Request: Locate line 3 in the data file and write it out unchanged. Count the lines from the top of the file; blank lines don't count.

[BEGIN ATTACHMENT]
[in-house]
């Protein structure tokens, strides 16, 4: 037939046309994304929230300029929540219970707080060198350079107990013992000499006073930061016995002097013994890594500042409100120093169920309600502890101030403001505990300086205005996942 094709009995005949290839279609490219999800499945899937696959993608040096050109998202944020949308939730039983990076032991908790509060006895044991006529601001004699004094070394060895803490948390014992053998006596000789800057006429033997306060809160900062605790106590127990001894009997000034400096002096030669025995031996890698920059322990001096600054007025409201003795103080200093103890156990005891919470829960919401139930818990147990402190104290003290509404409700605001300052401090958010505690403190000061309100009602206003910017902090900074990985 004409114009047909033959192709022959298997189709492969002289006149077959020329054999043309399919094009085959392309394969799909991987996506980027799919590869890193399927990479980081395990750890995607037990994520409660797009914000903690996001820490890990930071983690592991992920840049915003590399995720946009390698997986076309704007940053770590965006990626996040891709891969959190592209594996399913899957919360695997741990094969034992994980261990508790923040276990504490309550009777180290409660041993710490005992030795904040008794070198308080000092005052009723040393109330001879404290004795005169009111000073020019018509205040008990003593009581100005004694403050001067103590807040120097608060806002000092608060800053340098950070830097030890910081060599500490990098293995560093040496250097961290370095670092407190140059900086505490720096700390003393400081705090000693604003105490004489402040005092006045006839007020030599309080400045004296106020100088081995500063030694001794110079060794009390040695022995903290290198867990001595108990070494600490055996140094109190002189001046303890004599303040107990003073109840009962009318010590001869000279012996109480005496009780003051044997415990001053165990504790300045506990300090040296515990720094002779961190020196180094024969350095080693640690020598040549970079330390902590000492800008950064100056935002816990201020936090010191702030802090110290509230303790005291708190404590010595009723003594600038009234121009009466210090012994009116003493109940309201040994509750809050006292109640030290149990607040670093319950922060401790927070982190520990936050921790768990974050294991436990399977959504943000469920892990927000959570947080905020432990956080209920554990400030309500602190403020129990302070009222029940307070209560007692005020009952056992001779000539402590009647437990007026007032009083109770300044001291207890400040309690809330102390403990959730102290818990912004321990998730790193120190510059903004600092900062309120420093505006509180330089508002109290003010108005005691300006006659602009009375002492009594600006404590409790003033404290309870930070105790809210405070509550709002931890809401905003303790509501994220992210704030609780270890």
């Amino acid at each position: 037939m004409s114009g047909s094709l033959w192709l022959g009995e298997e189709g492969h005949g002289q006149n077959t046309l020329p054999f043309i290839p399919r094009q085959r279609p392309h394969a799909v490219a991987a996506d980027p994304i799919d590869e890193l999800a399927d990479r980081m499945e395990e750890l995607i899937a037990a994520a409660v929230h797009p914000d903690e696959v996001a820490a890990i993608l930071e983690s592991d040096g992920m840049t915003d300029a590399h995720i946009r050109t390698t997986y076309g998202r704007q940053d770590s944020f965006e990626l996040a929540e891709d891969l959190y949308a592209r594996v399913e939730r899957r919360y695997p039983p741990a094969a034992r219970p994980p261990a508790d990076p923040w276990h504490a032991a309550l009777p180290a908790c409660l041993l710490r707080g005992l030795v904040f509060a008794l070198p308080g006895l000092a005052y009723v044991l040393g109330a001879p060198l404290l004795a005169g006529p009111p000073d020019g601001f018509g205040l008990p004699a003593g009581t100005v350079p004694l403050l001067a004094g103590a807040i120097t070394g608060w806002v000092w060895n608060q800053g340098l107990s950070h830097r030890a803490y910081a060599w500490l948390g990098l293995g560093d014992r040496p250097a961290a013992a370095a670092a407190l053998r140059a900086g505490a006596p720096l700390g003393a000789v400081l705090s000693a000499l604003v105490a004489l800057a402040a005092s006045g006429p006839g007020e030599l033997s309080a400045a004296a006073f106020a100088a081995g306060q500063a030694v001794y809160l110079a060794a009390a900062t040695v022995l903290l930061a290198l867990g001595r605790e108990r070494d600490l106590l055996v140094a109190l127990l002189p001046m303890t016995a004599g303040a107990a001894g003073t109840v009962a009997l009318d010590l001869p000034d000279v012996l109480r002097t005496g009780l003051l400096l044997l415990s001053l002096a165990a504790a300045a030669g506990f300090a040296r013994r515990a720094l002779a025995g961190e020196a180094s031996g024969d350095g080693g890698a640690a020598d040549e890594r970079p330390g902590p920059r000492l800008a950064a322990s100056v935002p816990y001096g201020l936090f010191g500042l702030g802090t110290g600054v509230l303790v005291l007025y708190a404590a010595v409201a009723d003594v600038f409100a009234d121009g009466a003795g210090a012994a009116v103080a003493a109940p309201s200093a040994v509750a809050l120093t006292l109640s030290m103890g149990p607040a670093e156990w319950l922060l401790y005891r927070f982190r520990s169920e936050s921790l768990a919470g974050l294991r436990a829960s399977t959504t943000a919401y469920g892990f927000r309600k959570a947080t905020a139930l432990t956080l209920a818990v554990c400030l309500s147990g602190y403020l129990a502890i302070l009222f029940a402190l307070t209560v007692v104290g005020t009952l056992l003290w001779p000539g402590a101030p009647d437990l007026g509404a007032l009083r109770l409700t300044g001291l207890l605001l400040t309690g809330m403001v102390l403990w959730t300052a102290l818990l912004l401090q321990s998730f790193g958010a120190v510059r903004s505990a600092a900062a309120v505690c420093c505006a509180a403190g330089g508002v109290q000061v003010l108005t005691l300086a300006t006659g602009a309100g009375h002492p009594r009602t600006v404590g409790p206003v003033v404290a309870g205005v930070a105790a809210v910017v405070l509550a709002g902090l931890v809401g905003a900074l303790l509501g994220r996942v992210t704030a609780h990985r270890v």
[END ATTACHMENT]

């Amino acid at each position: 037939m004409s114009g047909s094709l033959w192709l022959g009995e298997e189709g492969h005949g002289q006149n077959t046309l020329p054999f043309i290839p399919r094009q085959r279609p392309h394969a799909v490219a991987a996506d980027p994304i799919d590869e890193l999800a399927d990479r980081m499945e395990e750890l995607i899937a037990a994520a409660v929230h797009p914000d903690e696959v996001a820490a890990i993608l930071e983690s592991d040096g992920m840049t915003d300029a590399h995720i946009r050109t390698t997986y076309g998202r704007q940053d770590s944020f965006e990626l996040a929540e891709d891969l959190y949308a592209r594996v399913e939730r899957r919360y695997p039983p741990a094969a034992r219970p994980p261990a508790d990076p923040w276990h504490a032991a309550l009777p180290a908790c409660l041993l710490r707080g005992l030795v904040f509060a008794l070198p308080g006895l000092a005052y009723v044991l040393g109330a001879p060198l404290l004795a005169g006529p009111p000073d020019g601001f018509g205040l008990p004699a003593g009581t100005v350079p004694l403050l001067a004094g103590a807040i120097t070394g608060w806002v000092w060895n608060q800053g340098l107990s950070h830097r030890a803490y910081a060599w500490l948390g990098l293995g560093d014992r040496p250097a961290a013992a370095a670092a407190l053998r140059a900086g505490a006596p720096l700390g003393a000789v400081l705090s000693a000499l604003v105490a004489l800057a402040a005092s006045g006429p006839g007020e030599l033997s309080a400045a004296a006073f106020a100088a081995g306060q500063a030694v001794y809160l110079a060794a009390a900062t040695v022995l903290l930061a290198l867990g001595r605790e108990r070494d600490l106590l055996v140094a109190l127990l002189p001046m303890t016995a004599g303040a107990a001894g003073t109840v009962a009997l009318d010590l001869p000034d000279v012996l109480r002097t005496g009780l003051l400096l044997l415990s001053l002096a165990a504790a300045a030669g506990f300090a040296r013994r515990a720094l002779a025995g961190e020196a180094s031996g024969d350095g080693g890698a640690a020598d040549e890594r970079p330390g902590p920059r000492l800008a950064a322990s100056v935002p816990y001096g201020l936090f010191g500042l702030g802090t110290g600054v509230l303790v005291l007025y708190a404590a010595v409201a009723d003594v600038f409100a009234d121009g009466a003795g210090a012994a009116v103080a003493a109940p309201s200093a040994v509750a809050l120093t006292l109640s030290m103890g149990p607040a670093e156990w319950l922060l401790y005891r927070f982190r520990s169920e936050s921790l768990a919470g974050l294991r436990a829960s399977t959504t943000a919401y469920g892990f927000r309600k959570a947080t905020a139930l432990t956080l209920a818990v554990c400030l309500s147990g602190y403020l129990a502890i302070l009222f029940a402190l307070t209560v007692v104290g005020t009952l056992l003290w001779p000539g402590a101030p009647d437990l007026g509404a007032l009083r109770l409700t300044g001291l207890l605001l400040t309690g809330m403001v102390l403990w959730t300052a102290l818990l912004l401090q321990s998730f790193g958010a120190v510059r903004s505990a600092a900062a309120v505690c420093c505006a509180a403190g330089g508002v109290q000061v003010l108005t005691l300086a300006t006659g602009a309100g009375h002492p009594r009602t600006v404590g409790p206003v003033v404290a309870g205005v930070a105790a809210v910017v405070l509550a709002g902090l931890v809401g905003a900074l303790l509501g994220r996942v992210t704030a609780h990985r270890v």